If your community is owned by a company, regardless of how your members feel, you should think about how such a stance will reflect on the company. Given the current climate on this issue, what makes sense, in the context of being a good corporate citizen? How will your decision impact the way that your customers, employees and the public perceives your company? People vote with their time and their dollars. This is what Walmart, Amazon, eBay, Etsy, CafePress and others thought about.

3. How do you feel about it?

If there isn’t a good-sized, public-facing company that owns your community – if it’s just you – then you should apply the last question to yourself, instead. Consider how you feel about it and how it reflects on you personally. This is my situation. I manage my communities in a way that allows me to be proud of my work and to sleep at night. What does that mean for you?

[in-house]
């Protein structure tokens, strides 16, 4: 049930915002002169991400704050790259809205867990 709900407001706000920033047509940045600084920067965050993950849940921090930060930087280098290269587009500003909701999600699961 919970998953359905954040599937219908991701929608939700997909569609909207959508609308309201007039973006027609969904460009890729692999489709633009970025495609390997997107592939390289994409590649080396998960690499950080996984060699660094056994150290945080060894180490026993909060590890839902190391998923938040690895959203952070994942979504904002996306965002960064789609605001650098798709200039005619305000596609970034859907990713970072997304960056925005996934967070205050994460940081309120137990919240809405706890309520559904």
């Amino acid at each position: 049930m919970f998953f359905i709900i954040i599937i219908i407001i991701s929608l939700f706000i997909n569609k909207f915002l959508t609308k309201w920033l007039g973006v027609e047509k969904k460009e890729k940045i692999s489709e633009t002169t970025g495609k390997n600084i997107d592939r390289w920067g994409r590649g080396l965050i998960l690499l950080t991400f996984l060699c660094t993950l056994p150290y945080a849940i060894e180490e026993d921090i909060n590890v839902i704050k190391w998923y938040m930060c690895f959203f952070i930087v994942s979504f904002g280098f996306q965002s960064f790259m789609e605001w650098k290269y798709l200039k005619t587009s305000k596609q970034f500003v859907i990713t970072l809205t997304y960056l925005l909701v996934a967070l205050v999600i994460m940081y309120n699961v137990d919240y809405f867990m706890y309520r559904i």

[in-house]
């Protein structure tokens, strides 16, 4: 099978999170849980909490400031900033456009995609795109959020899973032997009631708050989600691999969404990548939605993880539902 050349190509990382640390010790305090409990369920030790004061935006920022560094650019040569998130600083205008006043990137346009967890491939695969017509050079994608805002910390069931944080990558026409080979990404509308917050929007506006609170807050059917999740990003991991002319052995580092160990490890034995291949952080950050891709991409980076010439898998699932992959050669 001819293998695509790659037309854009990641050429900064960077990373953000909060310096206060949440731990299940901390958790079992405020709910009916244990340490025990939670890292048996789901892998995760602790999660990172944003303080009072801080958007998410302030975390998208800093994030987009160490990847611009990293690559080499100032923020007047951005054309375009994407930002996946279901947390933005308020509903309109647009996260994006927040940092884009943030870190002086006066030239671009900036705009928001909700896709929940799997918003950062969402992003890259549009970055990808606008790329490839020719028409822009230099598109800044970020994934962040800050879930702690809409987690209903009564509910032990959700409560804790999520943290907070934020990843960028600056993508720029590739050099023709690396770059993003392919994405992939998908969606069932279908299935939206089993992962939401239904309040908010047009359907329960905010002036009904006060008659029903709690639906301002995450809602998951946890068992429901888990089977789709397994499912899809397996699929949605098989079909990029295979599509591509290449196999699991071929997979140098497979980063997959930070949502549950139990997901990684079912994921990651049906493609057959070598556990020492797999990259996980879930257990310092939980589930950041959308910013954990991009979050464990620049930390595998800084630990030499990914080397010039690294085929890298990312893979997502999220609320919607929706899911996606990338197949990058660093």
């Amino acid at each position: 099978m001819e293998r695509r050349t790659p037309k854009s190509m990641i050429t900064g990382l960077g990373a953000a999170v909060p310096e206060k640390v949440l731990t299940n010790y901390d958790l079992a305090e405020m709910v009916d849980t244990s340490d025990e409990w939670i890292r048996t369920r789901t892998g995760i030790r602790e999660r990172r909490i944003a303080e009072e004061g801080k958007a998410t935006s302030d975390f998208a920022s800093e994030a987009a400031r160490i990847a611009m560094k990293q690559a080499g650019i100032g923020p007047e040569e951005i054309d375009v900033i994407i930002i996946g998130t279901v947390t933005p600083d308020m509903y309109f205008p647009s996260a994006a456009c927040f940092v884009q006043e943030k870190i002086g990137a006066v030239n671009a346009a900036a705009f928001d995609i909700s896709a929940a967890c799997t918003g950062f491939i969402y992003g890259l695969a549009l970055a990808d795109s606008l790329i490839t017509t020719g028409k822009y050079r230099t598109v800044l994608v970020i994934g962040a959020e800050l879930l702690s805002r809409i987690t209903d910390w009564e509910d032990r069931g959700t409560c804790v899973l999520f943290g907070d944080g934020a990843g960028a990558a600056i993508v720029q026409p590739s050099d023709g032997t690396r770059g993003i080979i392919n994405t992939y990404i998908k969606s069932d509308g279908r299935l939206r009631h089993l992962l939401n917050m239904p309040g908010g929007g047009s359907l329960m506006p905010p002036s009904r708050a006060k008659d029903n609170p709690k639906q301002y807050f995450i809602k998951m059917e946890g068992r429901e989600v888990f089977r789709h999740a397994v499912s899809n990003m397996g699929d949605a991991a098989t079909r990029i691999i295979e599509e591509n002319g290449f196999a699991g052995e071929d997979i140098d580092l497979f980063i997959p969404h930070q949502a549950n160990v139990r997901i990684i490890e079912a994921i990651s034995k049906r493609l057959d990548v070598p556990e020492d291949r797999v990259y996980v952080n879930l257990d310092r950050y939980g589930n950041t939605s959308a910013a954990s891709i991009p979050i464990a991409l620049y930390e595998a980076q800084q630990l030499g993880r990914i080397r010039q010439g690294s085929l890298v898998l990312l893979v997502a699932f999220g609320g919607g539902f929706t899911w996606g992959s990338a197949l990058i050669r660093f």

4. What side of history do you want to be on?

Finally, I think that there is a larger question here, for communities and the companies and individuals responsible for them. When you look back on your decision, 10 years from now, how do you want to be viewed?

This post isn’t about the Confederate flag specifically, it’s about changing tides and attitudes and how our communities can adapt. When considering an issue like this, if you aren’t sure how to proceed, it can be helpful to talk to your community, your staff and professionals you trust. Consider the questions above, and you’ll find your answer.